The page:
3 Min Read
(Reuters) - Being picked for the National Football League's (NFL) all-star game is an honor reserved for top players. It is a tradition, now in its 63rd year, that began more than a decade before the first Super Bowl was played.
But for the elite band of players chosen to represent either the American Football Conference or National Football Conference in Sunday's Pro Bowl in Hawaii, it can also be a mixed blessing.
For the many players who never get to experience the thrill of winning a Super Bowl, the annual Pro Bowl can be a career highlight. But it can also end their career if things go wrong and they suffer a serious injury.
Critics have slammed the game as a glorified exhibition, with some players opting to skip it and teams racking up huge offensive numbers against half-hearted defenses.
In 2011, the NFC won 55-41, tying the record for the highest score by a winning team. It was a record that did not last long.
Last year, the AFC won 59-41 as the teams combined to rack up 100 points for only the second time in the game's history. In 2004, the AFC scored 52 points but incredibly lost by five.
The NFL has not been amused by the massive scorelines and apparent lack of effort by some players and Commissioner Roger Goodell has threatened to cut it from the calendar unless the players began to take it more seriously.
The players have been warned and know they are competing for more than just their conference.
Denver Broncos quarterback Peyton Manning, making his 12th appearance in the fixture, addressed his AFC team mates in the lead-up to the game and told them they should play hard.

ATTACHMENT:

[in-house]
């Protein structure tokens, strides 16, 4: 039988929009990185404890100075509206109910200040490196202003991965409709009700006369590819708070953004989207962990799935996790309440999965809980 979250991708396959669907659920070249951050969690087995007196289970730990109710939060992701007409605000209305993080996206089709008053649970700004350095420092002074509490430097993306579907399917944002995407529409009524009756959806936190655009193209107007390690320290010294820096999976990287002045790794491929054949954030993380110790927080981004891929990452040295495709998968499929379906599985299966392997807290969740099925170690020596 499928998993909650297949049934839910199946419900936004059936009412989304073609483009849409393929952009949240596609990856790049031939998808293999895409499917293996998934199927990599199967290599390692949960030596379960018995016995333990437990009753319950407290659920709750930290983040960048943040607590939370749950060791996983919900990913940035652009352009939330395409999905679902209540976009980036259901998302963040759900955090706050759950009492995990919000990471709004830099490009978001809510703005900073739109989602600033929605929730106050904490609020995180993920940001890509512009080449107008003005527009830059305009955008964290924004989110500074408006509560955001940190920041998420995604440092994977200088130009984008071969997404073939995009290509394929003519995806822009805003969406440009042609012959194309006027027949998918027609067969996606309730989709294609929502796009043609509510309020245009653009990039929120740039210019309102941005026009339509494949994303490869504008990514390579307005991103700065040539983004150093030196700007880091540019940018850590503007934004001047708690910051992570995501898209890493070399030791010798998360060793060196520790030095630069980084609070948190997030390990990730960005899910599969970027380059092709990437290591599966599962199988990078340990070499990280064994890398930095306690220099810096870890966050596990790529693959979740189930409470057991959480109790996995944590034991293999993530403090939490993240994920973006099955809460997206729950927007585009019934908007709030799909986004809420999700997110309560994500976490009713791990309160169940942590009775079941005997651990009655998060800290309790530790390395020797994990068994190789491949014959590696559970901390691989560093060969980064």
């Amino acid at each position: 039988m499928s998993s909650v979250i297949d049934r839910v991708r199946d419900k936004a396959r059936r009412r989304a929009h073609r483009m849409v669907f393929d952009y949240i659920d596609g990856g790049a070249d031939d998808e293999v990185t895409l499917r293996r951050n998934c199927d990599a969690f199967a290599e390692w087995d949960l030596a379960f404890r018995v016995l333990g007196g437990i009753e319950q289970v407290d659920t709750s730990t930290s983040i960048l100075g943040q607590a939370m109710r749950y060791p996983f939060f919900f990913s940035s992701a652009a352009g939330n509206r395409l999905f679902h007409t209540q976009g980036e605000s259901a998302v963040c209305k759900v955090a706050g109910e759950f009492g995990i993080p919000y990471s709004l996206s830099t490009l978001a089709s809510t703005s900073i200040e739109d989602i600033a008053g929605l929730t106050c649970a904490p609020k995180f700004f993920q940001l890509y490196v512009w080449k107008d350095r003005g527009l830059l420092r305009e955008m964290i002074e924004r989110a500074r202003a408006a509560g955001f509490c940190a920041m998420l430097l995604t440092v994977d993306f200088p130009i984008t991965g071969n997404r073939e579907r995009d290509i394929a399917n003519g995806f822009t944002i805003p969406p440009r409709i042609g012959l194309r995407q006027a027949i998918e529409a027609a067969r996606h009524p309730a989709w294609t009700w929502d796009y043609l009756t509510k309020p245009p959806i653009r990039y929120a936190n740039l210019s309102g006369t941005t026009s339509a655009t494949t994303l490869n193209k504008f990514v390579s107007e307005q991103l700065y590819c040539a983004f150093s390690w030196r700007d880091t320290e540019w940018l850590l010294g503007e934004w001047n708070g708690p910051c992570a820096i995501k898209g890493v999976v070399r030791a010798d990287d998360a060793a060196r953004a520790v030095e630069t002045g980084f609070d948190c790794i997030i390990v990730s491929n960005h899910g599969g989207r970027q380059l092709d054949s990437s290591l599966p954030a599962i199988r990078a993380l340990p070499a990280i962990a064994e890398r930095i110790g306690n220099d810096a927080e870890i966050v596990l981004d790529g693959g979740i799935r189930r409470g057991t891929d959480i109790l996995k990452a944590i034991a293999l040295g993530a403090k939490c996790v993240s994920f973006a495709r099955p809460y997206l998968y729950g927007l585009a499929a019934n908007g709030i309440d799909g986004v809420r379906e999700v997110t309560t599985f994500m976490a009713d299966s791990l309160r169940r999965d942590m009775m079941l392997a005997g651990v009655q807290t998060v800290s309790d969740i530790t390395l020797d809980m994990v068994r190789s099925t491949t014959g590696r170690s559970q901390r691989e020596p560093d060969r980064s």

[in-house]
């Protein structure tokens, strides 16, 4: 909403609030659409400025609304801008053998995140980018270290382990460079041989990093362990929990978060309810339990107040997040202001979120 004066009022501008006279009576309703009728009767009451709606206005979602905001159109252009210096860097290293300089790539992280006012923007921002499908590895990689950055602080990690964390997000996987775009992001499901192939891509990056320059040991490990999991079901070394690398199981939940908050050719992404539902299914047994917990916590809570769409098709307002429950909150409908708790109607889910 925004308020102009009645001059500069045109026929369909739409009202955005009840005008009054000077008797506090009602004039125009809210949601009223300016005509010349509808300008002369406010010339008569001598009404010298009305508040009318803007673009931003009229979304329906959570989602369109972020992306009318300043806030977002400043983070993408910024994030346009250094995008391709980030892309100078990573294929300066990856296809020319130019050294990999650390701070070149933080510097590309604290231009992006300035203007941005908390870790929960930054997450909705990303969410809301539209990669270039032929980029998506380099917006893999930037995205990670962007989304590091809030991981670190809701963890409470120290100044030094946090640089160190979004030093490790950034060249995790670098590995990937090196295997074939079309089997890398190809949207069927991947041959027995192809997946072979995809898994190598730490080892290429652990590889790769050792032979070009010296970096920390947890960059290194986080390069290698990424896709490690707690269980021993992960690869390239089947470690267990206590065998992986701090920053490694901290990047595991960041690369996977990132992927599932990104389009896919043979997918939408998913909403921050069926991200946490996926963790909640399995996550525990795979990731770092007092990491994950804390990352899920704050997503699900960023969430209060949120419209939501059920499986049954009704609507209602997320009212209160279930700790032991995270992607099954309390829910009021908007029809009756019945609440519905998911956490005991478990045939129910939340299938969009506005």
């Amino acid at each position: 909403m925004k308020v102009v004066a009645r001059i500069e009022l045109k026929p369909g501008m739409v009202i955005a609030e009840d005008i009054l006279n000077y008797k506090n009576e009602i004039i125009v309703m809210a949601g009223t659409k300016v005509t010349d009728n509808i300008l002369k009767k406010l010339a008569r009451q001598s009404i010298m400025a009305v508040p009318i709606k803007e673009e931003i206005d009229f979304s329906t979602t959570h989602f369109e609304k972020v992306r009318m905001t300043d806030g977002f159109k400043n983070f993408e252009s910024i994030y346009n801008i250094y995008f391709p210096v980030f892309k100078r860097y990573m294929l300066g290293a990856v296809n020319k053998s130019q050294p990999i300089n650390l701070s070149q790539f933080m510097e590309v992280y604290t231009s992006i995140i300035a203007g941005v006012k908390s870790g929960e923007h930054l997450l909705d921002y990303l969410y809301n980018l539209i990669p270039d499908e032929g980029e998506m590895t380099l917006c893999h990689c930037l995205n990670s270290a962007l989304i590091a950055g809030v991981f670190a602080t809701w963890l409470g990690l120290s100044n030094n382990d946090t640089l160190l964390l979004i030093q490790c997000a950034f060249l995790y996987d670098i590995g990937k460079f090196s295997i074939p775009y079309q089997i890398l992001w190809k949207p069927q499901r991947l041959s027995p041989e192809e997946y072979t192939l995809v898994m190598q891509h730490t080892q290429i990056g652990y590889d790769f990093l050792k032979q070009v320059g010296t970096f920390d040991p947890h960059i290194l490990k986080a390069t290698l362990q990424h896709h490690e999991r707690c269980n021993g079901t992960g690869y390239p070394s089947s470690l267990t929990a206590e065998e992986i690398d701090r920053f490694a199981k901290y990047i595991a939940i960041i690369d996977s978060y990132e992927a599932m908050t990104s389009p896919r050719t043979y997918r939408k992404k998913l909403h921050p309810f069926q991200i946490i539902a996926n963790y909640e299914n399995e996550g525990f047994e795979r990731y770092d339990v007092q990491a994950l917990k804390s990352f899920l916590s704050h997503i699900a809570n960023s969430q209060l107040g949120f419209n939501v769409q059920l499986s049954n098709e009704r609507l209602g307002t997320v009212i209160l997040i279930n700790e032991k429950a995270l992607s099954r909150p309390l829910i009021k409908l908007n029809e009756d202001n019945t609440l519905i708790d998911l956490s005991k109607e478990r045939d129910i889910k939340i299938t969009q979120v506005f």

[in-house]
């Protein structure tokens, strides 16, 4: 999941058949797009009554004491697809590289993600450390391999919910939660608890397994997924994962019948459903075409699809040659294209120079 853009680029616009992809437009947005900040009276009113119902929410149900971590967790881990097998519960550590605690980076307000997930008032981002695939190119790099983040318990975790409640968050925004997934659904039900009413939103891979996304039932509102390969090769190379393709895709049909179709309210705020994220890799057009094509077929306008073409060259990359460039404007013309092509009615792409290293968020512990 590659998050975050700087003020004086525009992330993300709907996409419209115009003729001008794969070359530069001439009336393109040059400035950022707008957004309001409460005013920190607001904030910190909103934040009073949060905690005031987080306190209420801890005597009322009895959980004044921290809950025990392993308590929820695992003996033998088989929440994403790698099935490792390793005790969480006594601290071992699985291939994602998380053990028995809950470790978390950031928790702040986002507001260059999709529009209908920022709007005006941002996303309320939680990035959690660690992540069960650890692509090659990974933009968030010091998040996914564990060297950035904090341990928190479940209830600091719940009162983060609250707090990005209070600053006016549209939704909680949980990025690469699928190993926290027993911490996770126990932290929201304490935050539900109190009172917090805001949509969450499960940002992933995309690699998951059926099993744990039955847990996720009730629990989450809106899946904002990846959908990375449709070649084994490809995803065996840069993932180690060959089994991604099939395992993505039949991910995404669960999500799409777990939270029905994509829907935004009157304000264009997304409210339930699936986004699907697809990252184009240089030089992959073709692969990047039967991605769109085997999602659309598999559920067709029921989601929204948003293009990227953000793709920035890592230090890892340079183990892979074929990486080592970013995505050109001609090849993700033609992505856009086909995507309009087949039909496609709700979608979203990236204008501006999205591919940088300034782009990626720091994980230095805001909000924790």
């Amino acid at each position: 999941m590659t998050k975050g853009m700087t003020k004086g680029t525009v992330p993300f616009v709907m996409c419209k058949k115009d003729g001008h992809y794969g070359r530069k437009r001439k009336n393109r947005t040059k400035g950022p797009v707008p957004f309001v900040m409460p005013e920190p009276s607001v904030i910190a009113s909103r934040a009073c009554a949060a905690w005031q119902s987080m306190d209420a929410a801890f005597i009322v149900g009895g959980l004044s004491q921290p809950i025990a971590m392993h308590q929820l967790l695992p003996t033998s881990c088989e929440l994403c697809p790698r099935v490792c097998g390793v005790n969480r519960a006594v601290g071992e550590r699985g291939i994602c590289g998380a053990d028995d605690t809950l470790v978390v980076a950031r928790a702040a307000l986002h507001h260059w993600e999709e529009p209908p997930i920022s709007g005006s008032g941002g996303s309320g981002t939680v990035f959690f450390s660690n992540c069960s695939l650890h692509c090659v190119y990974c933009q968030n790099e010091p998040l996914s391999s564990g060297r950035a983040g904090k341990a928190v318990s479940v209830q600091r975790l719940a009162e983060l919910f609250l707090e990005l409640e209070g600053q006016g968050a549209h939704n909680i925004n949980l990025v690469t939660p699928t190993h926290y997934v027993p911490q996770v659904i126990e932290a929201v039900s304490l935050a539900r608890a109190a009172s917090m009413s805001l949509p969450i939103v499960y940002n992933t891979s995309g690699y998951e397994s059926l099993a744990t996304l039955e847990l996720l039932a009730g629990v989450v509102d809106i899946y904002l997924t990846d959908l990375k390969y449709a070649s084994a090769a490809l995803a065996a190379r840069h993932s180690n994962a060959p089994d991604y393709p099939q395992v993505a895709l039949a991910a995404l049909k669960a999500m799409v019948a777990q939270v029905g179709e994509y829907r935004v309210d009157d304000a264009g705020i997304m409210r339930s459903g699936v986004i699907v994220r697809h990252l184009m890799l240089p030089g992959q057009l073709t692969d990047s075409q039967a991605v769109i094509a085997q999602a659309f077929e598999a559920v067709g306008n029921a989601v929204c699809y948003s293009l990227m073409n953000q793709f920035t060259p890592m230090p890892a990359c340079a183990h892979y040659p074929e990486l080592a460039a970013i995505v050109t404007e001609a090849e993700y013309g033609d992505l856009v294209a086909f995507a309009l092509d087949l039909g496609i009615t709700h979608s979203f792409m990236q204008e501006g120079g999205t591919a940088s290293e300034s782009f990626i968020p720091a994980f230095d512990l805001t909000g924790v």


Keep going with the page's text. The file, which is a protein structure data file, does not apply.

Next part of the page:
"The past two years, the play in this game has been unacceptable," Manning said. "If it was a walk through, your coach would say it was a bad walk through. And that's why (the league) could try to cancel this game."
His team mates embraced the rallying cry and vowed to put on a real show.
"It's simple," Broncos cornerback Champ Bailey told NFL.com. "Just play hard. Like you do on a Sunday. If you do that, the rest will take care of itself."
The game still gets impressive television viewing figures but it remains to be seen whether this year's fixture will be played hard enough to satisfy the NFL.
The NFL has said recently it hopes to make a decision on the Pro Bowl's future by the time it releases next season's schedule in April.
More than a dozen players have turned down invitations to play this year, citing injuries. The two sides have also lost a combined 15 players who are involved in the February 3 Super Bowl between the San Francisco 49ers and Baltimore Ravens.
Indianapolis Colts rookie quarterback Andrew Luck, one of 30 players making their first appearance in the Pro Bowl, said he had every intention of treating like any other game.
"I guess some folks weren't happy with the play last year," he said. "But I think guys will take it upon themselves to keep this game going for many years to come and play hard."
Reporting by Julian Linden in New York; Editing by Frank Pingue